# Quickstart¶

## Installation¶

Install via pip:

pip install lifelines


## Kaplan-Meier and Nelson-Aalen¶

Note

For readers looking for an introduction to survival analysis, it’s recommended to start at Introduction to survival analysis

Let’s start by importing some data. We need the durations that individuals are observed for, and whether they “died” or not.

from lifelines.datasets import load_waltons
df = load_waltons() # returns a Pandas DataFrame

"""
T  E    group
0   6  1  miR-137
1  13  1  miR-137
2  13  1  miR-137
3  13  1  miR-137
4  19  1  miR-137
"""

T = df['T']
E = df['E']


T is an array of durations, E is a either boolean or binary array representing whether the “death” was observed (alternatively an individual can be censored).

Note

lifelines assumes all “deaths” are observed unless otherwise specified.

from lifelines import KaplanMeierFitter
kmf = KaplanMeierFitter()
kmf.fit(T, event_observed=E)  # or, more succinctly, kmf.fit(T, E)


After calling the fit method, we have access to new properties like survival_function_ and methods like plot(). The latter is a wrapper around Panda’s internal plotting library.

kmf.survival_function_
kmf.median_
kmf.plot()


### Multiple groups¶

groups = df['group']
ix = (groups == 'miR-137')

kmf.fit(T[~ix], E[~ix], label='control')
ax = kmf.plot()

kmf.fit(T[ix], E[ix], label='miR-137')
ax = kmf.plot(ax=ax)


Alternatively, for many more groups and more “pandas-esque”:

ax = plt.subplot(111)

kmf = KaplanMeierFitter()

for name, grouped_df in df.groupby('group'):
kmf.fit(grouped_df["T"], grouped_df["E"], label=name)
kmf.plot(ax=ax)


Similar functionality exists for the NelsonAalenFitter:

from lifelines import NelsonAalenFitter
naf = NelsonAalenFitter()
naf.fit(T, event_observed=E)


but instead of a survival_function_ being exposed, a cumulative_hazard_ is.

Note

Similar to Scikit-Learn, all statistically estimated quantities append an underscore to the property name.

Note

Much more comprehensive docs are available in Survival analysis with lifelines_.

## Getting data in the right format¶

Often you’ll have data that looks like:

start_time, end_time

lifelines has some utility functions to transform this dataset into duration and censoring vectors:

from lifelines.utils import datetimes_to_durations

# start_times is a vector of datetime objects
# end_times is a vector of (possibly missing) datetime objects.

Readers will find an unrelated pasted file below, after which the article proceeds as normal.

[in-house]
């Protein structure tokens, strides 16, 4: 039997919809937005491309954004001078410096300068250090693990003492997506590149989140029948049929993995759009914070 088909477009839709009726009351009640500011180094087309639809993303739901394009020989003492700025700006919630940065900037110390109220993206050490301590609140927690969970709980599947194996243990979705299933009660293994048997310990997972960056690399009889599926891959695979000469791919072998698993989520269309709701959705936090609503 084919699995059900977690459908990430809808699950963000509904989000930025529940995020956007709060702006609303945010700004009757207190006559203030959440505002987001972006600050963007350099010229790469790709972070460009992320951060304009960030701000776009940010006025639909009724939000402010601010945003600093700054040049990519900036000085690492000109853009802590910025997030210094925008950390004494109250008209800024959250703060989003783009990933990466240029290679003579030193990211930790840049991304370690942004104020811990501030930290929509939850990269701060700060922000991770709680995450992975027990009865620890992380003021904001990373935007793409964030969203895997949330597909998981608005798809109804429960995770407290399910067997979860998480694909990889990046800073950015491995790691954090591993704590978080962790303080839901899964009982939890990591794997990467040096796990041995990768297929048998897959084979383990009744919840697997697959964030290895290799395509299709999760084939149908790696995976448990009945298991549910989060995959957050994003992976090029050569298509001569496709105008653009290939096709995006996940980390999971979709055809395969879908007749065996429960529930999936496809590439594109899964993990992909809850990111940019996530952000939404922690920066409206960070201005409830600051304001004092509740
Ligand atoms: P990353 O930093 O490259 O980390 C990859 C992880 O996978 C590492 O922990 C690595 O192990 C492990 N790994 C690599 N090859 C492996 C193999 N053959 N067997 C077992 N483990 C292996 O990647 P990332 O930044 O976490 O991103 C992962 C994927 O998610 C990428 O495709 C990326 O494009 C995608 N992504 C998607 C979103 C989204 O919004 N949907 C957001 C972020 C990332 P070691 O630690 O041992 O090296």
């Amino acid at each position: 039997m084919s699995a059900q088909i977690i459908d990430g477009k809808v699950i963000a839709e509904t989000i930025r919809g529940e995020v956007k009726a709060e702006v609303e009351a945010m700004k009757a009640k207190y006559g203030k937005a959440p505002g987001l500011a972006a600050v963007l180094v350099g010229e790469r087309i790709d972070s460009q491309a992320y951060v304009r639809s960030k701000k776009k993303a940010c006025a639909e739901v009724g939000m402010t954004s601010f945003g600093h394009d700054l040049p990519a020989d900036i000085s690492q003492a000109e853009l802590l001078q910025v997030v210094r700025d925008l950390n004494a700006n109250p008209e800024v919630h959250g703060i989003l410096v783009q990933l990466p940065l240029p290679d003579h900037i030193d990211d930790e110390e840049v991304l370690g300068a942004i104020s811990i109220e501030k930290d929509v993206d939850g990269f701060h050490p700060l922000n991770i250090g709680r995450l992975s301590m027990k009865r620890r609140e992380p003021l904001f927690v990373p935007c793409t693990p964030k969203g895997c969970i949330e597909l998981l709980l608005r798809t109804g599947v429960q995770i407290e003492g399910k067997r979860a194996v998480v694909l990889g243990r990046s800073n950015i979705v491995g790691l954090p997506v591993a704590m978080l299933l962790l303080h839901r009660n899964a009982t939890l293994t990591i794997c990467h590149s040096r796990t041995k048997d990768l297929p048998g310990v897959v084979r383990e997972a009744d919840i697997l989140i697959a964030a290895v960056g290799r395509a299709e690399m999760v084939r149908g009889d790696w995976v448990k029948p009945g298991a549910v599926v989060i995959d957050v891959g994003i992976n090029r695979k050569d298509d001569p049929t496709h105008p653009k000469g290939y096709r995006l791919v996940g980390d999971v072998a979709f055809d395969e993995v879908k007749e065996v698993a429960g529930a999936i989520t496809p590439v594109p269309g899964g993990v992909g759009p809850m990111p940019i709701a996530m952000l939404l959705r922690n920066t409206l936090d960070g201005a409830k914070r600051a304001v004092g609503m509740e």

T, E = datetimes_to_durations(start_times, end_times, freq='h')


Alternatively, perhaps you are interested in viewing the survival table given some durations and censoring vectors.

from lifelines.utils import survival_table_from_events

table = survival_table_from_events(T, E)

"""
removed  observed  censored  entrance  at_risk
event_at
0               0         0         0       163      163
6               1         1         0         0      163
7               2         1         1         0      162
9               3         3         0         0      160
13              3         3         0         0      157
"""


## Survival regression¶

Note

Much more comprehensive docs are available in Survival Regression.

While the above KaplanMeierFitter and NelsonAalenFitter are useful, they only give us an “average” view of the population. Often we have specific data at the individual level, either continuous or categorical, that we would like to use. For this, we turn to survival regression, specifically AalenAdditiveFitter and CoxPHFitter.

from lifelines.datasets import load_regression_dataset



The input of the fit method’s API in a regression is different. All the data, including durations, censorings and covariates must be contained in a Pandas DataFrame (yes, it must be a DataFrame). The duration column and event occurred column must be specified in the call to fit.

from lifelines import CoxPHFitter

# Using Cox Proportional Hazards model
cph = CoxPHFitter()
cph.fit(regression_dataset, 'T', event_col='E')
cph.print_summary()

"""
<lifelines.CoxPHFitter: fitted with 200 observations, 11 censored>
duration col = 'T'
event col = 'E'
number of subjects = 200
number of events = 189
log-likelihood = -807.62
time fit was run = 2019-01-27 23:11:22 UTC

---
coef  exp(coef)  se(coef)    z      p  -log2(p)  lower 0.95  upper 0.95
var1  0.22       1.25      0.07 2.99 <0.005      8.49        0.08        0.37
var2  0.05       1.05      0.08 0.61   0.54      0.89       -0.11        0.21
var3  0.22       1.24      0.08 2.88 <0.005      7.97        0.07        0.37
---
Concordance = 0.58
Likelihood ratio test = 15.54 on 3 df, -log2(p)=9.47
"""

cph.plot()


If we focus on Aalen’s Additive model,

# Using Aalen's Additive model
from lifelines import AalenAdditiveFitter

Like CoxPHFitter, after fitting you’ll have access to properties like cumulative_hazards_ and methods like plot, predict_cumulative_hazards, and predict_survival_function. The latter two methods require an additional argument of individual covariates:
X = regression_dataset.drop(['E', 'T'], axis=1)

aaf.plot()